Background and Recovery
Then and Now
When Europeans arrived in North America, condors could be found all throughout the mountain regions along the Pacific Coast. But due in large part to habitat loss, illegal shootings, and lead poisoning, by 1985 the entire wild known population had been reduced to just nine birds. That’s when a decision was made to bring all of the remaining wild birds into captivity to preserve the species through captive breeding and eventual reintroduction.
The last free-flying California condor was captured in April of 1987. Fortunately, California condors breed well in captivity and by 1991, a sufficient number of California condors had been bred to allow the bird to be reintroduced into the wild. Today, there are nearly 400 condors in the world, with more than 200 flying high in the wild.
Key Recovery Milestones
In 1953, the condor was listed as a Fully Protected Species under California state statute. Over the next two decades, the birds gained additional state and federal protections, strengthened by the passage of the federal Endangered Species Act in 1973.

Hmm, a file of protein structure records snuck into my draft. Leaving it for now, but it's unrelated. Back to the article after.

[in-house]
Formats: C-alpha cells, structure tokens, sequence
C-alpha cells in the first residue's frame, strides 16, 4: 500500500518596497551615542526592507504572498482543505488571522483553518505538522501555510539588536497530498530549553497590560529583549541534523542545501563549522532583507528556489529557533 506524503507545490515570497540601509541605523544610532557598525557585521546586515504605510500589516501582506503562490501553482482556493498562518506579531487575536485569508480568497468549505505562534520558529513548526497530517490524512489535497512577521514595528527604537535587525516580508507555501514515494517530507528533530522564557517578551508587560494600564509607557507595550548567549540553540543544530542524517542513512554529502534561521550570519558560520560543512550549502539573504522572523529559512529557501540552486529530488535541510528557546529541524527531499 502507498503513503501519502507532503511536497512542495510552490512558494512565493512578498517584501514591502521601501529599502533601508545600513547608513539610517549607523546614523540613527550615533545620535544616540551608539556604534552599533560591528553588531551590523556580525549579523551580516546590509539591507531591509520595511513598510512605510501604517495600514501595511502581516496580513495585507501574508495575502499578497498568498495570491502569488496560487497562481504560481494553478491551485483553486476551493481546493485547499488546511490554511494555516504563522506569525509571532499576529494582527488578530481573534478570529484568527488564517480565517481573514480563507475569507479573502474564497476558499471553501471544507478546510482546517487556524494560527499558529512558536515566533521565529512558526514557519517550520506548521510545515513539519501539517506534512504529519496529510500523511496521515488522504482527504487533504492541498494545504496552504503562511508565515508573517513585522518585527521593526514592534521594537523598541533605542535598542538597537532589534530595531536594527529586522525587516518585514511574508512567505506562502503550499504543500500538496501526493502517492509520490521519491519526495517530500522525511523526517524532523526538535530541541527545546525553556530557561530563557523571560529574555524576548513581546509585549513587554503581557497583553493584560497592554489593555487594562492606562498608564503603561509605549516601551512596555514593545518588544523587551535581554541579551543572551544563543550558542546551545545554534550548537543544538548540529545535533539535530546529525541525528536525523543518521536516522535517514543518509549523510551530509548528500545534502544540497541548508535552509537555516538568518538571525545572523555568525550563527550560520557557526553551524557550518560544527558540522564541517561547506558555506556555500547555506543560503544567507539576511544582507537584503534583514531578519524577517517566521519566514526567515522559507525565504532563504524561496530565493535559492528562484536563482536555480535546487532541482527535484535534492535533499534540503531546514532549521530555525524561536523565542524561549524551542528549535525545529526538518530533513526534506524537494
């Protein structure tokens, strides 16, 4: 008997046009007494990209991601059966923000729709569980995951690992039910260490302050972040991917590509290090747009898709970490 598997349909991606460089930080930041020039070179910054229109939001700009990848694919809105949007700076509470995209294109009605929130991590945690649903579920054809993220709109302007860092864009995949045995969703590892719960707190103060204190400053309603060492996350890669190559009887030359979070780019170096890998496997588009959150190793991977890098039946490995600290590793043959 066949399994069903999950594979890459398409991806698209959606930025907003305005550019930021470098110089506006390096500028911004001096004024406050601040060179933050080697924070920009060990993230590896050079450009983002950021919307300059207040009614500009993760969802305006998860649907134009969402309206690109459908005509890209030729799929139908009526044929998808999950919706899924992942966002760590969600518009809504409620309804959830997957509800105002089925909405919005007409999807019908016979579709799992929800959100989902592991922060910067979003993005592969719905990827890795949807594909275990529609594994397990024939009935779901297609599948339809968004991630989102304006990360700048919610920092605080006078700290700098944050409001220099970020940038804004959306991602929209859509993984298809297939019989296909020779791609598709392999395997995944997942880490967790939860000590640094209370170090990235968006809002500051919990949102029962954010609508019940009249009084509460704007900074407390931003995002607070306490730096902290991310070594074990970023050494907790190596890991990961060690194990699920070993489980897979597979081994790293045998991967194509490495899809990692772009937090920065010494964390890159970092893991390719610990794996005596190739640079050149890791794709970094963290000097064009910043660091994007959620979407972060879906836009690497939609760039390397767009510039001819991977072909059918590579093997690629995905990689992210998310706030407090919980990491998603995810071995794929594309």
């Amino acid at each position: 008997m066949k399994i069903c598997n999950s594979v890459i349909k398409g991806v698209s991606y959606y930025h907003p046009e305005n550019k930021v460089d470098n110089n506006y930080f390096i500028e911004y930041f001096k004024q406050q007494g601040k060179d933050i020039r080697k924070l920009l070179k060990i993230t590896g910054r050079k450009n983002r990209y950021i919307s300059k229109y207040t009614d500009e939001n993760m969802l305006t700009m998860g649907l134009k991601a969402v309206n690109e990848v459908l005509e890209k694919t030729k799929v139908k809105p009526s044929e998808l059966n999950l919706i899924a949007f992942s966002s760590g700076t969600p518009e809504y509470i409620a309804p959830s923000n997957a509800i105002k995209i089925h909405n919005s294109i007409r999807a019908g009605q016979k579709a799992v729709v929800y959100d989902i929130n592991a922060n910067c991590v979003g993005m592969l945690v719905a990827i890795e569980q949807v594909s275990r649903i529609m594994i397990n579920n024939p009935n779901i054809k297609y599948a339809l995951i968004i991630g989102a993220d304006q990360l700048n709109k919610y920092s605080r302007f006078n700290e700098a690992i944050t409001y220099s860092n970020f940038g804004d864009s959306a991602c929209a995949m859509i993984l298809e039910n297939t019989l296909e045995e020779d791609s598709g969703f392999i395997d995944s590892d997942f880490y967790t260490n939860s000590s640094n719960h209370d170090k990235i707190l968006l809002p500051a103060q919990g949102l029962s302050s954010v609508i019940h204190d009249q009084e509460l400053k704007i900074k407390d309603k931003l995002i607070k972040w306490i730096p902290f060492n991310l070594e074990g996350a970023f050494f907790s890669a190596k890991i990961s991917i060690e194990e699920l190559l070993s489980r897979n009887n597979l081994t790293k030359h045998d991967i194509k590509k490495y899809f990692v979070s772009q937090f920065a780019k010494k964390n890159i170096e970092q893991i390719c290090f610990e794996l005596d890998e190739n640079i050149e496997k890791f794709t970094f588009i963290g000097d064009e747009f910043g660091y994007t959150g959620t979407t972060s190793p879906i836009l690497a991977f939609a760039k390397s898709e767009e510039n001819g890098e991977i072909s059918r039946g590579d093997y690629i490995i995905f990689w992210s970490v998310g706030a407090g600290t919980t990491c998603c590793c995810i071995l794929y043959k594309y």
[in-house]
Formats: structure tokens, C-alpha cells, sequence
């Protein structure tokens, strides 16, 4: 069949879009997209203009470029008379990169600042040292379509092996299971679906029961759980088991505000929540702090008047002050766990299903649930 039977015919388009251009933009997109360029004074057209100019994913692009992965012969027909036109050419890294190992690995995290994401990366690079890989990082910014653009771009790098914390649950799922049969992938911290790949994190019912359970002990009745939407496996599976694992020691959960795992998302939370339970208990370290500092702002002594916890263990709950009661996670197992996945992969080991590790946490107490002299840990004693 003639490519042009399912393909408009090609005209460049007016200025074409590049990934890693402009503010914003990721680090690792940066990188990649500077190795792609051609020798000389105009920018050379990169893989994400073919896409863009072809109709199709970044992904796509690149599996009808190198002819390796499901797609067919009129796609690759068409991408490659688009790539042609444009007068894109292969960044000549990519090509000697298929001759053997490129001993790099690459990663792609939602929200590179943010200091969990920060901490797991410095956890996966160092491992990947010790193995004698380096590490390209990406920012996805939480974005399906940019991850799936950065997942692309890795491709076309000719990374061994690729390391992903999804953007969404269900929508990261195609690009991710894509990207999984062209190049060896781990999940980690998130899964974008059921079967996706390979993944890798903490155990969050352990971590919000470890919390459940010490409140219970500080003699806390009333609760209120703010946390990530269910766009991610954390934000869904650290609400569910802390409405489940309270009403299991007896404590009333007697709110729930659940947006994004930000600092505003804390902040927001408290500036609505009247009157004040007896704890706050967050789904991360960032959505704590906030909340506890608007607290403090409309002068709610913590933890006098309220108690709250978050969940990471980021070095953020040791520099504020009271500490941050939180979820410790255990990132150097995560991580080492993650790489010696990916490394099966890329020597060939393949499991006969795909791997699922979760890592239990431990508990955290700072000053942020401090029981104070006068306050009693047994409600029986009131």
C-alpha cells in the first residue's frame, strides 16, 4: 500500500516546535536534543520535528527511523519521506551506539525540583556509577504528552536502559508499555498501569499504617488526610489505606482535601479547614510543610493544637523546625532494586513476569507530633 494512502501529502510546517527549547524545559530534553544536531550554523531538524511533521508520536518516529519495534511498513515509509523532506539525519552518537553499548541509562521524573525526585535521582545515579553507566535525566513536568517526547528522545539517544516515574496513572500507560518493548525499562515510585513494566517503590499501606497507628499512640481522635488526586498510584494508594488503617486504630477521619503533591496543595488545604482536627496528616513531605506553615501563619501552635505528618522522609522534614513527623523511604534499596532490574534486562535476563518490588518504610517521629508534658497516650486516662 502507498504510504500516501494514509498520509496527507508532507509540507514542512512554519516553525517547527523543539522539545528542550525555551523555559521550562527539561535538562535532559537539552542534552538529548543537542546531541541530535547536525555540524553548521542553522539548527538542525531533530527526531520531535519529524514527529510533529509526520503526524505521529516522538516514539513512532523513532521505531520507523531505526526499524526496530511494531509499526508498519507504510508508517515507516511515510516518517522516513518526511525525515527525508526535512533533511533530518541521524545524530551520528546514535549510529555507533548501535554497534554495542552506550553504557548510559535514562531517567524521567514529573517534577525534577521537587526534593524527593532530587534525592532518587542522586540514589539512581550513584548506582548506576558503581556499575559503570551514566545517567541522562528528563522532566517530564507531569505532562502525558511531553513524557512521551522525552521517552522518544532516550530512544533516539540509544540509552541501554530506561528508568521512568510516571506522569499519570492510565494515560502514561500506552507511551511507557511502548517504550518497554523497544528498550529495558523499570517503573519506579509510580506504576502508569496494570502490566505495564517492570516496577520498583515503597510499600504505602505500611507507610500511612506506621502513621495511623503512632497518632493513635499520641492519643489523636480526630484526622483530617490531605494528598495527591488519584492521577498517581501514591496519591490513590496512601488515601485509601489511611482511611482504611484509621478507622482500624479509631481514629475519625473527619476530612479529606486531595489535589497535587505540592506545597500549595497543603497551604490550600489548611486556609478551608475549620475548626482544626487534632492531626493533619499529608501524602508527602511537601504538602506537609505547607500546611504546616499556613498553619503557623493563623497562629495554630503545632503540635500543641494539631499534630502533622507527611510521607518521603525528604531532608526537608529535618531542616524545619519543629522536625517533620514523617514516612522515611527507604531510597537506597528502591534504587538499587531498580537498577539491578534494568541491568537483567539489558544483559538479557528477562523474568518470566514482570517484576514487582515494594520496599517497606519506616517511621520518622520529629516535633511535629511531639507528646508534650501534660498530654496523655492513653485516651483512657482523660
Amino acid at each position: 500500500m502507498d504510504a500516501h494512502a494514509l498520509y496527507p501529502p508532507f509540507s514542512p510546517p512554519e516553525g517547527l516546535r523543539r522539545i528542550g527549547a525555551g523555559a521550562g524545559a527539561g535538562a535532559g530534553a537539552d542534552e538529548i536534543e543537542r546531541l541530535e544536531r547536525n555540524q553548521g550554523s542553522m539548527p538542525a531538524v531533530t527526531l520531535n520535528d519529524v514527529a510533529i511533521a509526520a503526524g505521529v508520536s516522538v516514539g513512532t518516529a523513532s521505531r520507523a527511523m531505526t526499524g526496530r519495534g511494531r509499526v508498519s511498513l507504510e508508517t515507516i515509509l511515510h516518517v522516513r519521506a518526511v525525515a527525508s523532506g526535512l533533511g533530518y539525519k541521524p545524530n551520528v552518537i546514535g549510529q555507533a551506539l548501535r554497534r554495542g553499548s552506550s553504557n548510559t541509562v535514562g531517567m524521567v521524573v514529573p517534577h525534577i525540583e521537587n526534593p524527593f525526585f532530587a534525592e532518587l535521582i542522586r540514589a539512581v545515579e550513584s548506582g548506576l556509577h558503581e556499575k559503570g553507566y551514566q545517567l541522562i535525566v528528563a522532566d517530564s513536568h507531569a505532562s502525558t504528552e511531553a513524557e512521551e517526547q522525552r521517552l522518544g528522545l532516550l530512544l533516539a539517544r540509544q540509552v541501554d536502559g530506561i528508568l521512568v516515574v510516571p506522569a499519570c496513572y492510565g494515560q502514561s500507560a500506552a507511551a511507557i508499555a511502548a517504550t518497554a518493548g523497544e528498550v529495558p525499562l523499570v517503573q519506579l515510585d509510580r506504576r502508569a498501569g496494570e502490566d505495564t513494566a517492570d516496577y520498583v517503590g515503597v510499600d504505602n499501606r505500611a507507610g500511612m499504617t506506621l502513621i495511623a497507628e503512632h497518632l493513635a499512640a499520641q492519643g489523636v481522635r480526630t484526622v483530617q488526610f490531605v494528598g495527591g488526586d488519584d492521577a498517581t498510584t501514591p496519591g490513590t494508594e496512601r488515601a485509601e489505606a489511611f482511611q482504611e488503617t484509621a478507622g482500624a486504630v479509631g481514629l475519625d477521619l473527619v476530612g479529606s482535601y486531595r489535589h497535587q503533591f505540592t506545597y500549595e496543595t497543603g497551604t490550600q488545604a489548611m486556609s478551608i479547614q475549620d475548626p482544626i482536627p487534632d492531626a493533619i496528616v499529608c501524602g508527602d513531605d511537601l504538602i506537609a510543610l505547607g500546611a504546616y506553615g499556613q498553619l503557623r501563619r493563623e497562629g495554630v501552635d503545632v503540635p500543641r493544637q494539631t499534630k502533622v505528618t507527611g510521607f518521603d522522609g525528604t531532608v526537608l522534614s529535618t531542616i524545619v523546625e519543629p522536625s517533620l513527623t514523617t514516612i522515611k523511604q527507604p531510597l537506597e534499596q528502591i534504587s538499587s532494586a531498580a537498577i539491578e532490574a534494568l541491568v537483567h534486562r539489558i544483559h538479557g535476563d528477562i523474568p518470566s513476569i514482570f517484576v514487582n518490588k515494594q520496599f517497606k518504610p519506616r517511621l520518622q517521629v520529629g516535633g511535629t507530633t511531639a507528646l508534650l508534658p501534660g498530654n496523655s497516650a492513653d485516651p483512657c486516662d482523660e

From 1987 to 1991, the entire population of California condors existed in two captive breeding facilities—one at the San Diego Wild Animal Park and the other at the Los Angeles Zoo. Then, on January 14, 1992, two captive-reared juveniles were released into the wild along with two juvenile Andean condors. This day marked the official return of the California condor to the wild.
In October 2007, Governor Schwarzenegger signed a bill to protect California condors from lead poisoning by requiring the use of non-lead ammunition for hunting big game within the condor’s current and historic range. Two months later, the California Fish and Game Commission passed historic regulations as a result of the new law. These regulations went into effect on July 1, 2008.